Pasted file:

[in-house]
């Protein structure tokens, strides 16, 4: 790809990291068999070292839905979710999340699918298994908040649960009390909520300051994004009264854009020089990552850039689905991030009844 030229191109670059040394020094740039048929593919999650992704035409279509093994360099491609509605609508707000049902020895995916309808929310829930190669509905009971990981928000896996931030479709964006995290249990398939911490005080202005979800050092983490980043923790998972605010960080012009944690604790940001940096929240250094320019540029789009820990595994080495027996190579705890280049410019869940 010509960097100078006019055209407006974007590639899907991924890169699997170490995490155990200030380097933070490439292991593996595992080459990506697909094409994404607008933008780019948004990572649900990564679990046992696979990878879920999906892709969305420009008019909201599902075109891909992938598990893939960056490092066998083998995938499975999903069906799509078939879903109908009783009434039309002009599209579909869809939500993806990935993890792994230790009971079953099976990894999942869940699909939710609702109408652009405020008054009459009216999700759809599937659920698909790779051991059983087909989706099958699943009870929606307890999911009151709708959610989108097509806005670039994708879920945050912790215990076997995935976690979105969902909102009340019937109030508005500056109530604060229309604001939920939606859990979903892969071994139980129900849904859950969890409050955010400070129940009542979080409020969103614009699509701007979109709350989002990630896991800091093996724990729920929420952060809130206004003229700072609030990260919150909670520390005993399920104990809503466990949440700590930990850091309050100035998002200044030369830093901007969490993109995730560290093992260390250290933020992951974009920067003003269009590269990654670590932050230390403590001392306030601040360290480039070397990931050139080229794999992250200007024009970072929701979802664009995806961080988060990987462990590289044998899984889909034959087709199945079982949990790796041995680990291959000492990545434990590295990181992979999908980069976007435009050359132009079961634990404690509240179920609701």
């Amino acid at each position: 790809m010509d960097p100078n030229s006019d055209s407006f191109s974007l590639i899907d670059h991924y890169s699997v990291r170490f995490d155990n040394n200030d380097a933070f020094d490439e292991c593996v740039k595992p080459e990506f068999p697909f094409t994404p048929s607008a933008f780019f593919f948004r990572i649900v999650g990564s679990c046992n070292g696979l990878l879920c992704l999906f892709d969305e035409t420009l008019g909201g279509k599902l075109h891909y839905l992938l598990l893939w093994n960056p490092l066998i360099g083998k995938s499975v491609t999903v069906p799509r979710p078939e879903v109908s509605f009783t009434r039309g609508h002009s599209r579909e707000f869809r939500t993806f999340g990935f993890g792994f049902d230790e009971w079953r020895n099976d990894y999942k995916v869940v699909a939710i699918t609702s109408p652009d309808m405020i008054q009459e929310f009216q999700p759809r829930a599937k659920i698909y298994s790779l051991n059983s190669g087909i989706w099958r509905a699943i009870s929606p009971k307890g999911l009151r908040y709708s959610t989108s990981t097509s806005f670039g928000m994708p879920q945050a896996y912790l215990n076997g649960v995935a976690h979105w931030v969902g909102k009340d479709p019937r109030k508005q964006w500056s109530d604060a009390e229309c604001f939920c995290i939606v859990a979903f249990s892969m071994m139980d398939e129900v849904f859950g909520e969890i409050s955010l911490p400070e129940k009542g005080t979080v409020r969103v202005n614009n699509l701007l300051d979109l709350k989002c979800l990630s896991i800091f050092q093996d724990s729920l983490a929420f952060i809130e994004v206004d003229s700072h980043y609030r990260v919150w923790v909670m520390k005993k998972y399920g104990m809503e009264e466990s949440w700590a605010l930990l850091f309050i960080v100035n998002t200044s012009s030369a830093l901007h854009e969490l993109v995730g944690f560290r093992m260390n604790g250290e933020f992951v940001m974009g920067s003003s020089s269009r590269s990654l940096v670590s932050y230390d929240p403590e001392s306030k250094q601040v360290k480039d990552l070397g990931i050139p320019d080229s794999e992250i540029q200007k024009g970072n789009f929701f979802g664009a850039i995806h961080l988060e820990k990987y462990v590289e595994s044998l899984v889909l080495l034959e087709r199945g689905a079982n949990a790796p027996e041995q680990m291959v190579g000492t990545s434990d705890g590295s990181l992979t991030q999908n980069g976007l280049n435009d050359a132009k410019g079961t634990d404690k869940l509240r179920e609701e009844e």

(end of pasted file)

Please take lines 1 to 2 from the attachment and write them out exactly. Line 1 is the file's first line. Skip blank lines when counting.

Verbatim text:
[in-house]
């Protein structure tokens, strides 16, 4: 790809990291068999070292839905979710999340699918298994908040649960009390909520300051994004009264854009020089990552850039689905991030009844 030229191109670059040394020094740039048929593919999650992704035409279509093994360099491609509605609508707000049902020895995916309808929310829930190669509905009971990981928000896996931030479709964006995290249990398939911490005080202005979800050092983490980043923790998972605010960080012009944690604790940001940096929240250094320019540029789009820990595994080495027996190579705890280049410019869940 010509960097100078006019055209407006974007590639899907991924890169699997170490995490155990200030380097933070490439292991593996595992080459990506697909094409994404607008933008780019948004990572649900990564679990046992696979990878879920999906892709969305420009008019909201599902075109891909992938598990893939960056490092066998083998995938499975999903069906799509078939879903109908009783009434039309002009599209579909869809939500993806990935993890792994230790009971079953099976990894999942869940699909939710609702109408652009405020008054009459009216999700759809599937659920698909790779051991059983087909989706099958699943009870929606307890999911009151709708959610989108097509806005670039994708879920945050912790215990076997995935976690979105969902909102009340019937109030508005500056109530604060229309604001939920939606859990979903892969071994139980129900849904859950969890409050955010400070129940009542979080409020969103614009699509701007979109709350989002990630896991800091093996724990729920929420952060809130206004003229700072609030990260919150909670520390005993399920104990809503466990949440700590930990850091309050100035998002200044030369830093901007969490993109995730560290093992260390250290933020992951974009920067003003269009590269990654670590932050230390403590001392306030601040360290480039070397990931050139080229794999992250200007024009970072929701979802664009995806961080988060990987462990590289044998899984889909034959087709199945079982949990790796041995680990291959000492990545434990590295990181992979999908980069976007435009050359132009079961634990404690509240179920609701």